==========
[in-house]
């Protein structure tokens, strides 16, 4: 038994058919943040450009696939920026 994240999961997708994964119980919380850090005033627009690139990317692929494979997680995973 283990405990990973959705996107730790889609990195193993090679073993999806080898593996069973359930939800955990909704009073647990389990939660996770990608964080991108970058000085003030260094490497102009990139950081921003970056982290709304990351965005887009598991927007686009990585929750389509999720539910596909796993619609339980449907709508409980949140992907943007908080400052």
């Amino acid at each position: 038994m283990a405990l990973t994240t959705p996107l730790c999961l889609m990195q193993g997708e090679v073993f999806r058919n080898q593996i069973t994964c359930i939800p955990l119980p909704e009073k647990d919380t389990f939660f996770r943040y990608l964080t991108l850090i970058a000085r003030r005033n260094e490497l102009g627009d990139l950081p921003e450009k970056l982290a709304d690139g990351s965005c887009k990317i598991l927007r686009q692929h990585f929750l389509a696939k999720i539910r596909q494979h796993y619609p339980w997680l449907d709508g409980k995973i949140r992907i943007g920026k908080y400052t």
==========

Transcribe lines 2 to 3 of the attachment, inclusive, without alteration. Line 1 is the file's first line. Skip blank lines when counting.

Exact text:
């Protein structure tokens, strides 16, 4: 038994058919943040450009696939920026 994240999961997708994964119980919380850090005033627009690139990317692929494979997680995973 283990405990990973959705996107730790889609990195193993090679073993999806080898593996069973359930939800955990909704009073647990389990939660996770990608964080991108970058000085003030260094490497102009990139950081921003970056982290709304990351965005887009598991927007686009990585929750389509999720539910596909796993619609339980449907709508409980949140992907943007908080400052």
């Amino acid at each position: 038994m283990a405990l990973t994240t959705p996107l730790c999961l889609m990195q193993g997708e090679v073993f999806r058919n080898q593996i069973t994964c359930i939800p955990l119980p909704e009073k647990d919380t389990f939660f996770r943040y990608l964080t991108l850090i970058a000085r003030r005033n260094e490497l102009g627009d990139l950081p921003e450009k970056l982290a709304d690139g990351s965005c887009k990317i598991l927007r686009q692929h990585f929750l389509a696939k999720i539910r596909q494979h796993y619609p339980w997680l449907d709508g409980k995973i949140r992907i943007g920026k908080y400052t």